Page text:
We need our cities to succeed. They are drivers of the economy. They are the first point of contact for social services. Cities are on the frontlines against hunger, homelessness, inequality and other pressing problems. But cities today do not have all the tools they need to help improve their neighbourhoods and communities.

Cities and their residents have been calling for reform – more money, more innovation, better leadership – for decades. The biggest problem standing in the way of cities is the former British North America Act, a foundation of our constitutional system, written at a time when urban areas represented only 20 per cent of the population, far from the 80 per cent of today. Times have changed, but even after the major constitutional reforms introduced in 1982, Canada still treats cities as though we are in 1867.

Five simple words in the Constitution Act, 1982 have put cities in a straitjacket. Under section 92, provinces have exclusive jurisdiction over “Municipal institutions in the Province.” In short, what a province gives to cities, it may take away, without much explanation why. This leaves cities with little capacity to plan, limited power to build the fiscal capacity to deliver improved social services and fully at the mercy of provincial politicians who often have little if any experience in municipal matters. What makes this even worse is the democratic deficit: electoral district rules commonly squeeze many more people into urban ridings than in rural ridings, diluting the vote of Canadians living in cities. There are many reasons for the crisis of governance that impedes the work of cities, but the proximate cause is the subservient status of cities in the Constitution.

The Canadian model of municipal government

There are many things that could be done today to address these issues. Provinces could agree to grant more power and taxation authority to their cities. There could also be court rulings on the limits of provincial power over cities. But in the end, it might be necessary to have constitutional change, even if it’s incremental and on a province-by-province basis.

The Canadian model of municipal government is not widely shared. In many other countries, cities have constitutional authority to do what their residents need them to do. These cities solve social problems, they work collaboratively as partners with other orders of government, they have far more fiscal powers in their toolkits, and they are thriving centres of democratic, artistic, economic and social innovation. In Canada, our cities are seen as service providers, not governments. As a result, Canadian cities must beg from, and bend to, provinces to do virtually everything, and certainly anything new.

Municipal empowerment is not an intractable problem. Throughout the world, and in the Global South particularly, good local governance is embraced as a political and democratic necessity. In Mexico, South Africa and within the European Union, constitutional frameworks are understood as dynamic, not rigid. Canada is lagging far behind in appreciating all the good things that cities can bring to the country as equal partners in modern governance.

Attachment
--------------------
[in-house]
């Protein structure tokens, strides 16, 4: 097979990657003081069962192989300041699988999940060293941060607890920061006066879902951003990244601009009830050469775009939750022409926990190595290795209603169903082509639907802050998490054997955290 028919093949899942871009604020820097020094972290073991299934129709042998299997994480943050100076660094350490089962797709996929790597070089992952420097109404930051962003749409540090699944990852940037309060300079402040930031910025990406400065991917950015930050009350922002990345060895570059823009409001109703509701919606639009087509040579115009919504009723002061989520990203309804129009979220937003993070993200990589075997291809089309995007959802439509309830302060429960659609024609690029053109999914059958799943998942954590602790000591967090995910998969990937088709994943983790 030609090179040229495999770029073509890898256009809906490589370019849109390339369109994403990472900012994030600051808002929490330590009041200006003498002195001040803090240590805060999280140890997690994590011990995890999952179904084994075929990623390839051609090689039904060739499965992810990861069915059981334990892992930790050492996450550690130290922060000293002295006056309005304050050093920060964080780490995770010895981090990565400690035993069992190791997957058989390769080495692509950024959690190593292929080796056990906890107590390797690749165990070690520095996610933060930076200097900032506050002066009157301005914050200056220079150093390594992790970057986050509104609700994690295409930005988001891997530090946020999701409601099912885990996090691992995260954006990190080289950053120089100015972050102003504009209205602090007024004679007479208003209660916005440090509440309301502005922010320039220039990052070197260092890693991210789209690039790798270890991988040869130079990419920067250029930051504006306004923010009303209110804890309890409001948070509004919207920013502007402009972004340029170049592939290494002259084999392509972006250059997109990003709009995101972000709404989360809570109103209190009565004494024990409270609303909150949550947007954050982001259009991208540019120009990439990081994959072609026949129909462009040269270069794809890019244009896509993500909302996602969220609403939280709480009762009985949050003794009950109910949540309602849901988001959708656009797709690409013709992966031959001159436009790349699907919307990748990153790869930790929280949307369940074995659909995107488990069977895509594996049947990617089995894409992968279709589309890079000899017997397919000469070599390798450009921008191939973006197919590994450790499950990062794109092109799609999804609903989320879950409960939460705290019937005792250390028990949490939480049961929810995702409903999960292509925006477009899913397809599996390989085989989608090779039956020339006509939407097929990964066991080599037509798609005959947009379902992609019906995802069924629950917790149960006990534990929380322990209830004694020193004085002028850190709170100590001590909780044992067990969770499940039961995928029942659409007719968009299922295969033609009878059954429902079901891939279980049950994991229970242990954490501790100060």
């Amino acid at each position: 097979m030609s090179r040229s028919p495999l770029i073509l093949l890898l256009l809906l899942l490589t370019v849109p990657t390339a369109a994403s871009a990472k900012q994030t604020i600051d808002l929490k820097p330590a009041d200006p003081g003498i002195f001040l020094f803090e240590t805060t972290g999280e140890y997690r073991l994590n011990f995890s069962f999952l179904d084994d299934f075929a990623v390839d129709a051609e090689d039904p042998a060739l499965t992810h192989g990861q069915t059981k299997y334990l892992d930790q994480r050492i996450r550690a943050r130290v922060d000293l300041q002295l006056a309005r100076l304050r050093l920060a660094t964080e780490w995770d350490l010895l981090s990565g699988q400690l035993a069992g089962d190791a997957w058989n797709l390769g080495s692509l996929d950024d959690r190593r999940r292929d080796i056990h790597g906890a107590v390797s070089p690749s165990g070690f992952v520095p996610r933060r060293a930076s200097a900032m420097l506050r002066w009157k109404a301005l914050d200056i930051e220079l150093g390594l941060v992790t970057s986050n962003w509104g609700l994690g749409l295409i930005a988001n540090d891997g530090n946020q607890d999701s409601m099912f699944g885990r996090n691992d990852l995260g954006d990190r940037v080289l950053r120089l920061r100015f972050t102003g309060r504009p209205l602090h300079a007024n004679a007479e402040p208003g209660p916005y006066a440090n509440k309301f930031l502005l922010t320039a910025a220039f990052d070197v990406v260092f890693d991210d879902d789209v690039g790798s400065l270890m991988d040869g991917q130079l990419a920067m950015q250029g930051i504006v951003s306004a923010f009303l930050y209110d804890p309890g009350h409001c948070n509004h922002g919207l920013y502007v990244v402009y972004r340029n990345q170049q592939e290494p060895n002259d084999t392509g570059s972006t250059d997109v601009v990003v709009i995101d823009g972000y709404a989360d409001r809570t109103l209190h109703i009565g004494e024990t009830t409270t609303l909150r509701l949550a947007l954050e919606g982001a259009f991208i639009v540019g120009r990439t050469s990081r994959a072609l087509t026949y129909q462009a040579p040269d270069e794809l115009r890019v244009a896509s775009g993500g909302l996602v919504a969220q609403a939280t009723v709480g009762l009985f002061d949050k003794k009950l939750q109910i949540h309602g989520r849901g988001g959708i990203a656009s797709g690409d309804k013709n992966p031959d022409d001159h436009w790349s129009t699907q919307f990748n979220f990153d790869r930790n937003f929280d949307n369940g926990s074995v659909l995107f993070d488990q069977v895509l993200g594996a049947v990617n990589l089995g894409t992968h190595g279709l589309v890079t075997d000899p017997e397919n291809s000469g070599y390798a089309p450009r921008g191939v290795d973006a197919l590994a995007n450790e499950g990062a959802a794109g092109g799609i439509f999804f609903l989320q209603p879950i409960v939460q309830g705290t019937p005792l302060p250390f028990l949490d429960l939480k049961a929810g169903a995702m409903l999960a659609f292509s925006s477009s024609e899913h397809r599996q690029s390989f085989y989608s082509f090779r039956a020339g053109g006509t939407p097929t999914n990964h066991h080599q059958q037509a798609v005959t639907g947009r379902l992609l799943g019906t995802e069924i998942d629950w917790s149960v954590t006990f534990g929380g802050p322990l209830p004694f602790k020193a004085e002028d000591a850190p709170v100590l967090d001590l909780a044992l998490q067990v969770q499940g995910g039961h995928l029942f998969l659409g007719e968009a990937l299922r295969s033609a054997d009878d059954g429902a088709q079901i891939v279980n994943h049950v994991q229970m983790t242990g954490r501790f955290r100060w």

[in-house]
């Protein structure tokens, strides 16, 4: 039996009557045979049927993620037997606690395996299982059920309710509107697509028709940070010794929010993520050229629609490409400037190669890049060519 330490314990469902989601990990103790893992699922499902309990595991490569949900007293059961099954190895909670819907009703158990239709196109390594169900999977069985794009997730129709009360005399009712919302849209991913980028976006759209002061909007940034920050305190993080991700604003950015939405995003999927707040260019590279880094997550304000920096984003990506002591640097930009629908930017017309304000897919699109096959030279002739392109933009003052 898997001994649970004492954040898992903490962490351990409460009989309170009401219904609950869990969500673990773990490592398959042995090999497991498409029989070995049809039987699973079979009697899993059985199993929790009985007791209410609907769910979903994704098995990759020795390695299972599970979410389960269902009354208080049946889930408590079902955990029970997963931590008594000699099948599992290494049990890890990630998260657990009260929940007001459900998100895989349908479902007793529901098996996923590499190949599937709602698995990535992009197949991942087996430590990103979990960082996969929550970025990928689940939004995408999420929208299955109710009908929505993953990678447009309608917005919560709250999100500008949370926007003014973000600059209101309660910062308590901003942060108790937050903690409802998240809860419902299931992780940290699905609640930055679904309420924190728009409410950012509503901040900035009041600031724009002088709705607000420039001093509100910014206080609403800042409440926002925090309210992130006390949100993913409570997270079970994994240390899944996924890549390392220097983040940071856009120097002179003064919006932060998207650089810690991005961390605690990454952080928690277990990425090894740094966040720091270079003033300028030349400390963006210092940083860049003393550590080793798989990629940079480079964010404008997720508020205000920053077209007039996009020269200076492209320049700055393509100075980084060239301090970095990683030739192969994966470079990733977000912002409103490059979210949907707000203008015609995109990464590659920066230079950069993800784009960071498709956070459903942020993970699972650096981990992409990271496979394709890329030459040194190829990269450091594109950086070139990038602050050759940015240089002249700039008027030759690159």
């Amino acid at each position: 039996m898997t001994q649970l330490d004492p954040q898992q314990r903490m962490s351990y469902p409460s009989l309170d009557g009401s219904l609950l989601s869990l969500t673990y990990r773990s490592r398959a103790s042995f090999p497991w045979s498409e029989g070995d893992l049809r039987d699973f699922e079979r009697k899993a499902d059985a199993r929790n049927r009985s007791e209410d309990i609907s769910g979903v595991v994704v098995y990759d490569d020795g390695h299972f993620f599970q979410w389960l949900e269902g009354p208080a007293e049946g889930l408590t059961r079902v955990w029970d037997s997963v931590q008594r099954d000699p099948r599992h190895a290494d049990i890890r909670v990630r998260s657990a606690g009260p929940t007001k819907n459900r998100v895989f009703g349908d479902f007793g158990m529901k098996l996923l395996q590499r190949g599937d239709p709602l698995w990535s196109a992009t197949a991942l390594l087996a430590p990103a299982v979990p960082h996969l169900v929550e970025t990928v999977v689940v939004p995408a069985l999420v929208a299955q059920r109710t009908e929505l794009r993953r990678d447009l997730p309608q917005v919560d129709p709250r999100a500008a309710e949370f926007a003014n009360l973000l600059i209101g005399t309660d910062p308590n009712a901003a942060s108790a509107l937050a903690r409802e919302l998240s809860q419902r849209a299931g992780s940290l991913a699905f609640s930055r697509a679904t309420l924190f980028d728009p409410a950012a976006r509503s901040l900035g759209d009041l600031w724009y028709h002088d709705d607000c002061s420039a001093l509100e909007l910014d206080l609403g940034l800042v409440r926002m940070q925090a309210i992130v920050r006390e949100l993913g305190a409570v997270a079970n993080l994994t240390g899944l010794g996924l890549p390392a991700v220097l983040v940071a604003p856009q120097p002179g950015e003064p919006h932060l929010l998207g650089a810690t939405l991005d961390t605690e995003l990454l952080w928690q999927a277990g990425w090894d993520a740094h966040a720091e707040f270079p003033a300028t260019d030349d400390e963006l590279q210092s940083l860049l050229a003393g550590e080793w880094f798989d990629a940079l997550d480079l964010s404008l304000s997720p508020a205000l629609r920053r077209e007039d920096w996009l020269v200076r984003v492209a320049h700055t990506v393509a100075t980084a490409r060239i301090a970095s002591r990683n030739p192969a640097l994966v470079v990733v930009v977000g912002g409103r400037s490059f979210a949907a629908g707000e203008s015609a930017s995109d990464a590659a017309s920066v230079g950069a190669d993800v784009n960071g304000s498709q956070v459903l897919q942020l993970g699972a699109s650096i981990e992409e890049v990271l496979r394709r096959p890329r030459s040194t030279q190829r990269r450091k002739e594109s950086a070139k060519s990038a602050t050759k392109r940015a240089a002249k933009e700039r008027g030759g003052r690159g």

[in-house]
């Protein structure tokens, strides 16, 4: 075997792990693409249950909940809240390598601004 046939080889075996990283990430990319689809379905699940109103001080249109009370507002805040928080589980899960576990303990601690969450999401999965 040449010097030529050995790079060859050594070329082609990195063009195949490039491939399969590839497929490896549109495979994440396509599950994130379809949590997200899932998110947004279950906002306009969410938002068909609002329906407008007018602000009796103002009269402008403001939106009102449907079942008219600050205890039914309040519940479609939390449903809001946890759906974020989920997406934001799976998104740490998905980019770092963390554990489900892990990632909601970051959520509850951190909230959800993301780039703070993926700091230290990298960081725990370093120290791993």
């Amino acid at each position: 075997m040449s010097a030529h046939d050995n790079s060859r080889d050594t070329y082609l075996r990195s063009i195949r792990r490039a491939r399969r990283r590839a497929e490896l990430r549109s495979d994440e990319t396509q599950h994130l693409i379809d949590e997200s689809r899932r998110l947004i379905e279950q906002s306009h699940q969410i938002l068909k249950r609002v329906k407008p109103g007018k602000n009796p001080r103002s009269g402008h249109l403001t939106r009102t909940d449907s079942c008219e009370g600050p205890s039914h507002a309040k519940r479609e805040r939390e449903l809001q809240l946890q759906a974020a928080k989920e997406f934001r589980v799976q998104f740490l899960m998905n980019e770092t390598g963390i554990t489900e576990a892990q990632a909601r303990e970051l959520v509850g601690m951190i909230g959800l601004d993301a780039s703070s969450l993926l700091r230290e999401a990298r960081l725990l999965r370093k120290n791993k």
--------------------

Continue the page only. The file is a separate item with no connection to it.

The bottom line is this: the legal status of cities as “creatures” of the provinces is untenable.  Were we writing our Constitution today, we would not recreate the same structure for cities, with their existence depending on the goodwill of provincial governments. There is no good reason why this should endure any longer.

Kenora, Ont. at sunset. Shutterstock.com

Empowering cities without amending the Constitution

In April 2021, we hosted the Massey Cities Summit, bringing together dozens of community leaders, elected representatives and scholars in a three-day conference to brainstorm how to give cities more power without amending the Constitution. Here are a few takeaways.

First, no constitution is static. The Canadian Constitution is, as judges have called it, a “living tree.” Its interpretation is meant to evolve over time, making way for new ideas to improve governance and democratic outcomes. For example, “subsidiarity” is a promising organizing theory because it counsels that the level of governance closest to the people should be the one most empowered to act. Subsidiarity can help guide the resolution of conflicts between provincial and municipal actions.

But subsidiarity is just one of many theories that can help us out of our constitutional straitjacket. In March 2021, the Supreme Court heard a constitutional challenge to the province of Ontario’s decision to dramatically reduce the size of Toronto city council against the city’s wishes – in the middle of the 2018 municipal election campaign. Toronto, and a dozen intervenors, argued that many municipalities existed before Confederation, that cities are democratic governments, not just “creatures” of the province, and that Ontario should not limit voting rights during an election. The Supreme Court has not ruled on this yet, but these are promising arguments that courts can use to help our Constitution evolve as our needs for improved local governance grow.